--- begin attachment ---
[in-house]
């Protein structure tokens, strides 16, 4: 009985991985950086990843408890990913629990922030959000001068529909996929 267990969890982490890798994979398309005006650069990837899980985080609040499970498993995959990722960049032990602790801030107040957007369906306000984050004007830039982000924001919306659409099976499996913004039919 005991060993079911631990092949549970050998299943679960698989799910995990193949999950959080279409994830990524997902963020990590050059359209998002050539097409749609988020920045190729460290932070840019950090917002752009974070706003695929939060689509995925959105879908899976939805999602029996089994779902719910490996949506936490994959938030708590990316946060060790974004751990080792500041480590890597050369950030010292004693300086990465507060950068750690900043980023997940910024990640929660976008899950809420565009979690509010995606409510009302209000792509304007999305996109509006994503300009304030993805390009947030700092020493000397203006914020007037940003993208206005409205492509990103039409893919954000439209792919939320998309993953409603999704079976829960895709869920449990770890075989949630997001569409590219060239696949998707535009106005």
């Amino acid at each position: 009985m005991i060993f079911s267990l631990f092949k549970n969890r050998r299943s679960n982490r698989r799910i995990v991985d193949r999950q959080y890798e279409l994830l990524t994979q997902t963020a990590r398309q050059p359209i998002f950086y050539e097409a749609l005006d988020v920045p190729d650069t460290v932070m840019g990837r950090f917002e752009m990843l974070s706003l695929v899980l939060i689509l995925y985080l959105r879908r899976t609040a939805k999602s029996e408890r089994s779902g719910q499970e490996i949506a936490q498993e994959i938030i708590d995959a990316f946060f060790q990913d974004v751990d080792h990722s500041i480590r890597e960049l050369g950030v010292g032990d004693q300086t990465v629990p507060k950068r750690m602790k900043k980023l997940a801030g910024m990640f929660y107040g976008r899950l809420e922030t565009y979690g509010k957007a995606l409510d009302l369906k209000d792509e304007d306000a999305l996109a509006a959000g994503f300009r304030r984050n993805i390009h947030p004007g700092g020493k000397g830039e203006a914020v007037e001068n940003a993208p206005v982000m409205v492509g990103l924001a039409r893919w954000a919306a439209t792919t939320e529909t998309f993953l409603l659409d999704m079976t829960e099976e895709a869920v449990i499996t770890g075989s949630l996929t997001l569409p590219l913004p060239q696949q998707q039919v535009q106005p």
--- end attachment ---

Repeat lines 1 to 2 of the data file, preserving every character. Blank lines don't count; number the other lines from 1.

[in-house]
């Protein structure tokens, strides 16, 4: 009985991985950086990843408890990913629990922030959000001068529909996929 267990969890982490890798994979398309005006650069990837899980985080609040499970498993995959990722960049032990602790801030107040957007369906306000984050004007830039982000924001919306659409099976499996913004039919 005991060993079911631990092949549970050998299943679960698989799910995990193949999950959080279409994830990524997902963020990590050059359209998002050539097409749609988020920045190729460290932070840019950090917002752009974070706003695929939060689509995925959105879908899976939805999602029996089994779902719910490996949506936490994959938030708590990316946060060790974004751990080792500041480590890597050369950030010292004693300086990465507060950068750690900043980023997940910024990640929660976008899950809420565009979690509010995606409510009302209000792509304007999305996109509006994503300009304030993805390009947030700092020493000397203006914020007037940003993208206005409205492509990103039409893919954000439209792919939320998309993953409603999704079976829960895709869920449990770890075989949630997001569409590219060239696949998707535009106005």